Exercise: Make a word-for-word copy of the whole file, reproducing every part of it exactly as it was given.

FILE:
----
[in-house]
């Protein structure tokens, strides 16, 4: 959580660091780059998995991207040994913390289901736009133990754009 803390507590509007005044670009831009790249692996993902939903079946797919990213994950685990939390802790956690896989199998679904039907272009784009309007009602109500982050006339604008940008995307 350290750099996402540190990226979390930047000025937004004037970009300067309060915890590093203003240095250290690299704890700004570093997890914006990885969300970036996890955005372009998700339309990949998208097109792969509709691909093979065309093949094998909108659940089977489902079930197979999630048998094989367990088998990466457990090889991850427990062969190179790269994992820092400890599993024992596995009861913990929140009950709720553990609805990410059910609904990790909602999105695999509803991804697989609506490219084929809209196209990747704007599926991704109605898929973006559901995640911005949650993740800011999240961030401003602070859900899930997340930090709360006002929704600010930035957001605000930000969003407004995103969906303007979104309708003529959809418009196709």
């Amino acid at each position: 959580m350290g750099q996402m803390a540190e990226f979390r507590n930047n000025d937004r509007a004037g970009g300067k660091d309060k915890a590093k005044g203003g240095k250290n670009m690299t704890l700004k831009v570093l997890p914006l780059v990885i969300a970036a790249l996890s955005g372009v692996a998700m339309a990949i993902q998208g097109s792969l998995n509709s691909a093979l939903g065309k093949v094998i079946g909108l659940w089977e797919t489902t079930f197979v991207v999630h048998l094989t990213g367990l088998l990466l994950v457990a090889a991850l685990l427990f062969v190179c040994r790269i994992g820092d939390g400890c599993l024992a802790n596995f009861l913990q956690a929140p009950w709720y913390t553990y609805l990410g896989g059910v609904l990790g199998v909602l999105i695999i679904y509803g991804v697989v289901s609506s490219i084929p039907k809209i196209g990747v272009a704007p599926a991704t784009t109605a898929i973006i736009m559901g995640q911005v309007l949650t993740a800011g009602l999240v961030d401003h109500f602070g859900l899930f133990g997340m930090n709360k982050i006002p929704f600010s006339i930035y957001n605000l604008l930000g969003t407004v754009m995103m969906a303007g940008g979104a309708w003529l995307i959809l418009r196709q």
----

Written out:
[in-house]
């Protein structure tokens, strides 16, 4: 959580660091780059998995991207040994913390289901736009133990754009 803390507590509007005044670009831009790249692996993902939903079946797919990213994950685990939390802790956690896989199998679904039907272009784009309007009602109500982050006339604008940008995307 350290750099996402540190990226979390930047000025937004004037970009300067309060915890590093203003240095250290690299704890700004570093997890914006990885969300970036996890955005372009998700339309990949998208097109792969509709691909093979065309093949094998909108659940089977489902079930197979999630048998094989367990088998990466457990090889991850427990062969190179790269994992820092400890599993024992596995009861913990929140009950709720553990609805990410059910609904990790909602999105695999509803991804697989609506490219084929809209196209990747704007599926991704109605898929973006559901995640911005949650993740800011999240961030401003602070859900899930997340930090709360006002929704600010930035957001605000930000969003407004995103969906303007979104309708003529959809418009196709």
């Amino acid at each position: 959580m350290g750099q996402m803390a540190e990226f979390r507590n930047n000025d937004r509007a004037g970009g300067k660091d309060k915890a590093k005044g203003g240095k250290n670009m690299t704890l700004k831009v570093l997890p914006l780059v990885i969300a970036a790249l996890s955005g372009v692996a998700m339309a990949i993902q998208g097109s792969l998995n509709s691909a093979l939903g065309k093949v094998i079946g909108l659940w089977e797919t489902t079930f197979v991207v999630h048998l094989t990213g367990l088998l990466l994950v457990a090889a991850l685990l427990f062969v190179c040994r790269i994992g820092d939390g400890c599993l024992a802790n596995f009861l913990q956690a929140p009950w709720y913390t553990y609805l990410g896989g059910v609904l990790g199998v909602l999105i695999i679904y509803g991804v697989v289901s609506s490219i084929p039907k809209i196209g990747v272009a704007p599926a991704t784009t109605a898929i973006i736009m559901g995640q911005v309007l949650t993740a800011g009602l999240v961030d401003h109500f602070g859900l899930f133990g997340m930090n709360k982050i006002p929704f600010s006339i930035y957001n605000l604008l930000g969003t407004v754009m995103m969906a303007g940008g979104a309708w003529l995307i959809l418009r196709q």